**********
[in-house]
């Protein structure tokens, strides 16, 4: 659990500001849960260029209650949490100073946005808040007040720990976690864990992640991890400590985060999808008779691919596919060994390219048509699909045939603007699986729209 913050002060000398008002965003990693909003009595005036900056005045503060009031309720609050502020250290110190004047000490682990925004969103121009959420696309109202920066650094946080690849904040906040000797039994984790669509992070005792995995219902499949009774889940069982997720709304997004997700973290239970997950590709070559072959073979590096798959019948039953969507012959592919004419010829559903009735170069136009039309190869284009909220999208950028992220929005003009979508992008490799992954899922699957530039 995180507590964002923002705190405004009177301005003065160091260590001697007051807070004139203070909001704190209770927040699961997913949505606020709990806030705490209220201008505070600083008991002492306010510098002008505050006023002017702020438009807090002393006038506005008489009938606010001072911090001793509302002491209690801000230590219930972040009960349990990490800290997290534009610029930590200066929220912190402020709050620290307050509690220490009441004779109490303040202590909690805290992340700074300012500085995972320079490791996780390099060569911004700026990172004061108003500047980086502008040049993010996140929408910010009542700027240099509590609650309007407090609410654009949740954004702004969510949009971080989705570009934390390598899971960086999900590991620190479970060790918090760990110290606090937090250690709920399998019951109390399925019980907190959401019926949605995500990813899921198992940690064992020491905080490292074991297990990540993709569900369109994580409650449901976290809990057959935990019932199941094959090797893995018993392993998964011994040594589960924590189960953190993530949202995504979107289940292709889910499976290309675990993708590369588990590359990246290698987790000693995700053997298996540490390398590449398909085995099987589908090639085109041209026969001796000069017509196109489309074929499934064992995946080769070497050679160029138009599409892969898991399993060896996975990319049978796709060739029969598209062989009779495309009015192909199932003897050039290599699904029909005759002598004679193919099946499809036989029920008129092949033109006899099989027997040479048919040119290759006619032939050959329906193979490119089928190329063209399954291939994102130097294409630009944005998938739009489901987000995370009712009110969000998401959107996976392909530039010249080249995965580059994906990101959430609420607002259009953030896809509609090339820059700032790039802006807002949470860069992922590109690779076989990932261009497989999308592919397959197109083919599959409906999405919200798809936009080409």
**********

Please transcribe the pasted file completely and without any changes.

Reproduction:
[in-house]
């Protein structure tokens, strides 16, 4: 659990500001849960260029209650949490100073946005808040007040720990976690864990992640991890400590985060999808008779691919596919060994390219048509699909045939603007699986729209 913050002060000398008002965003990693909003009595005036900056005045503060009031309720609050502020250290110190004047000490682990925004969103121009959420696309109202920066650094946080690849904040906040000797039994984790669509992070005792995995219902499949009774889940069982997720709304997004997700973290239970997950590709070559072959073979590096798959019948039953969507012959592919004419010829559903009735170069136009039309190869284009909220999208950028992220929005003009979508992008490799992954899922699957530039 995180507590964002923002705190405004009177301005003065160091260590001697007051807070004139203070909001704190209770927040699961997913949505606020709990806030705490209220201008505070600083008991002492306010510098002008505050006023002017702020438009807090002393006038506005008489009938606010001072911090001793509302002491209690801000230590219930972040009960349990990490800290997290534009610029930590200066929220912190402020709050620290307050509690220490009441004779109490303040202590909690805290992340700074300012500085995972320079490791996780390099060569911004700026990172004061108003500047980086502008040049993010996140929408910010009542700027240099509590609650309007407090609410654009949740954004702004969510949009971080989705570009934390390598899971960086999900590991620190479970060790918090760990110290606090937090250690709920399998019951109390399925019980907190959401019926949605995500990813899921198992940690064992020491905080490292074991297990990540993709569900369109994580409650449901976290809990057959935990019932199941094959090797893995018993392993998964011994040594589960924590189960953190993530949202995504979107289940292709889910499976290309675990993708590369588990590359990246290698987790000693995700053997298996540490390398590449398909085995099987589908090639085109041209026969001796000069017509196109489309074929499934064992995946080769070497050679160029138009599409892969898991399993060896996975990319049978796709060739029969598209062989009779495309009015192909199932003897050039290599699904029909005759002598004679193919099946499809036989029920008129092949033109006899099989027997040479048919040119290759006619032939050959329906193979490119089928190329063209399954291939994102130097294409630009944005998938739009489901987000995370009712009110969000998401959107996976392909530039010249080249995965580059994906990101959430609420607002259009953030896809509609090339820059700032790039802006807002949470860069992922590109690779076989990932261009497989999308592919397959197109083919599959409906999405919200798809936009080409």